Tandem flys on the swing?

Discussion in 'Spey Clave' started by TallFlyGuy, May 15, 2007.

  1. TallFlyGuy Adipossessed!

    Posts: 869
    Vancouver, WA.
    Ratings: +44 / 0
    I have never tried it yet, but after it was pointed out to me, I started to wonder......

    Lots of steelhead I believe follow the fly in to the shore without "biting". So if you put on a reall small fly in back of a much larger fly, say 24-36 inches, does it act like a real long stinger hook? And if that is the case is it a Fair Chase method to use?

    Anyone have experience with this?

  2. Panhandle Active Member

    Posts: 4,103
    Selkirk Mountains, Idaho Panhandle
    Ratings: +23 / 0
    Sounds good to me.... say a little BH soft hackle:beer2:
  3. Kevin Giusti New Member

    Posts: 216
    Fort Bragg,Ca
    Ratings: +0 / 0
    Hey Justin. While I have never tried this method I have seen it done on videos. I believe Lani Waller shows a two fly system in his older 3m videos (now available on DVD) and John Hazel has a section in his DVD spey fishing for steelhead in which he shows how he rigs a two fly setup for swinging also. As far as fair chase Hey whatever it takes I guess. Looks like a cool setup to me Im sure I will try it one of these days but for now I have a hard enough time controlling one fly!! Check out those vids if you havent already. Kevin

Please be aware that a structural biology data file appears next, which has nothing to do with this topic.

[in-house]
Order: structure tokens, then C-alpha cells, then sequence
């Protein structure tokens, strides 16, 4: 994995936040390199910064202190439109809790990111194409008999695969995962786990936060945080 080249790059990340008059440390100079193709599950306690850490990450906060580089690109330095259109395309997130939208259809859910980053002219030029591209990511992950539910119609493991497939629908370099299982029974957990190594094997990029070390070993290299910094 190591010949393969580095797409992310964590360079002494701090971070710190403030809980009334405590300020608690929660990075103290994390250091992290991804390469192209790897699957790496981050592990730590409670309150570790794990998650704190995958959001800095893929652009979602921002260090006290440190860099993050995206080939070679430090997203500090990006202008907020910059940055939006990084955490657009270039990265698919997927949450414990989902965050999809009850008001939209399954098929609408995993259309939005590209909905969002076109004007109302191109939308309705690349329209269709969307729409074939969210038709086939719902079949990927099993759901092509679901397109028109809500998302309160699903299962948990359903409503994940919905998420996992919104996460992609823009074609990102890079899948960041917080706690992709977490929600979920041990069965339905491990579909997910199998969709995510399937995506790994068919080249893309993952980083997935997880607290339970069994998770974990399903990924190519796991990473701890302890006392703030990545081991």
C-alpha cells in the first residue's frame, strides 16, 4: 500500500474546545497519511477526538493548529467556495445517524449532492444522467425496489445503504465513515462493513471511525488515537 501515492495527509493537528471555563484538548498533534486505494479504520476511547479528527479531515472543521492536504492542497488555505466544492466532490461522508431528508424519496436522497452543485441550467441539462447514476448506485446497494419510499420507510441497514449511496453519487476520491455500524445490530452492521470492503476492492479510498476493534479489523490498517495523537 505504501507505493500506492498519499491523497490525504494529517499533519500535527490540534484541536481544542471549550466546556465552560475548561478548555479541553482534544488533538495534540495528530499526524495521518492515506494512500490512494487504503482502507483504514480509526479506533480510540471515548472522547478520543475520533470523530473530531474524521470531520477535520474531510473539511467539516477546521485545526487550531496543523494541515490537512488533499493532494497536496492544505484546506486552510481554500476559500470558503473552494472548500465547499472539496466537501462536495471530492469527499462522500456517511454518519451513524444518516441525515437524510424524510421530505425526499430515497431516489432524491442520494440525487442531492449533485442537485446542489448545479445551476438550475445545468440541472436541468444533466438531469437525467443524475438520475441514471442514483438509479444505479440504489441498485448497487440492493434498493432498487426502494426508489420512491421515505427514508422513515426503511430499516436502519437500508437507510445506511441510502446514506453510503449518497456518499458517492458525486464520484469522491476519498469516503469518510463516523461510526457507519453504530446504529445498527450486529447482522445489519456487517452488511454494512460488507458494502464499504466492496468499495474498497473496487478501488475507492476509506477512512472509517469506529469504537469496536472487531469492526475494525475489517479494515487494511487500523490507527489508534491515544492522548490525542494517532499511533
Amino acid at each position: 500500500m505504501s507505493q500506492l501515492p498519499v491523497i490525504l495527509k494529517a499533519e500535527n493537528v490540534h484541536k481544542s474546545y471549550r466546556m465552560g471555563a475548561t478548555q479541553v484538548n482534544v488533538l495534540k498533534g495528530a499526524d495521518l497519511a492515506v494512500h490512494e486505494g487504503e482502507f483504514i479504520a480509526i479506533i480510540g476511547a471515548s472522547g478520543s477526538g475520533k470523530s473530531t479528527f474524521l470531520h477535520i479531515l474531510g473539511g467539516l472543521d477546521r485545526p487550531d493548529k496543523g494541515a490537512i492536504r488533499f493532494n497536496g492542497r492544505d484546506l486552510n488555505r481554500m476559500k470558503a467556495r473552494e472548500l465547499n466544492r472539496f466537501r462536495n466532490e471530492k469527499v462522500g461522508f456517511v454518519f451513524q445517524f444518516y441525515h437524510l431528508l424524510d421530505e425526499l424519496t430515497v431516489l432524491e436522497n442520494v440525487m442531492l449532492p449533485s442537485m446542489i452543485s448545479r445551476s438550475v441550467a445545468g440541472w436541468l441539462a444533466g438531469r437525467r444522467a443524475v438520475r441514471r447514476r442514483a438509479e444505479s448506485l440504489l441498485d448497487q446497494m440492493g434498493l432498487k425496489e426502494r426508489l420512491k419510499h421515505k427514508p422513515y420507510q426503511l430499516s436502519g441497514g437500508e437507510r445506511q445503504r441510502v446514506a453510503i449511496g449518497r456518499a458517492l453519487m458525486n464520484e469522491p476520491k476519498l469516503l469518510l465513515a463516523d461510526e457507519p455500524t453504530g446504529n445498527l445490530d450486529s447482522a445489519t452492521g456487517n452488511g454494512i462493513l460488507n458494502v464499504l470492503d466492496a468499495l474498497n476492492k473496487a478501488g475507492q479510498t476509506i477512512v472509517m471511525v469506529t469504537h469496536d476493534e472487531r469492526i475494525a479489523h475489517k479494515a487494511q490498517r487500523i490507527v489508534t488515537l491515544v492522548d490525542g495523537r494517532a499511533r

4. dominic7471 Member

    Posts: 225
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    i might have to try it and get back to you!
  5. speyfisher Active Member

    Posts: 1,056
    State of Jefferson U.S.A.
    Ratings: +136 / 3

    Myself, I got tired of messing with tangled leaders. I figure one fly in the water more often is better than two flies that are not.

    But go ahead & try it. Yeah, it works. But two flies will not swim the same as a single fly will. The trailing fly will not allow the lead fly to move freely. And if one fly or the other is heavier, is it really a fly? Or just a dressed up sinker?
  6. Mark Bové Chasin tail

    Posts: 520
    Ratings: +0 / 0
    Swing a size 8 prince, or soft hackle behind anything you like on the rhonde... it has help me beach a ton of fish.
  7. inland Active Member

    Posts: 595
    Ratings: +46 / 0
    While it is entirely up to the individual...I find two flies in clear violation of my fair chase act. Columbia Basin steelhead east of Bonneville tend to like small stuff to begin with. Or at least like 'em just as much as bigger flies. The last 7 or 8 years my go-to wets are tied low water style on a 2-4-6 and at least 2 sizes smaller then the hook. Ultra sparse and thin. One turn of hackle with maybe a dozen barbs (one side stripped). I don't believe these flies work any better or worse, however it is nice to be swinging trout flies for steelhead.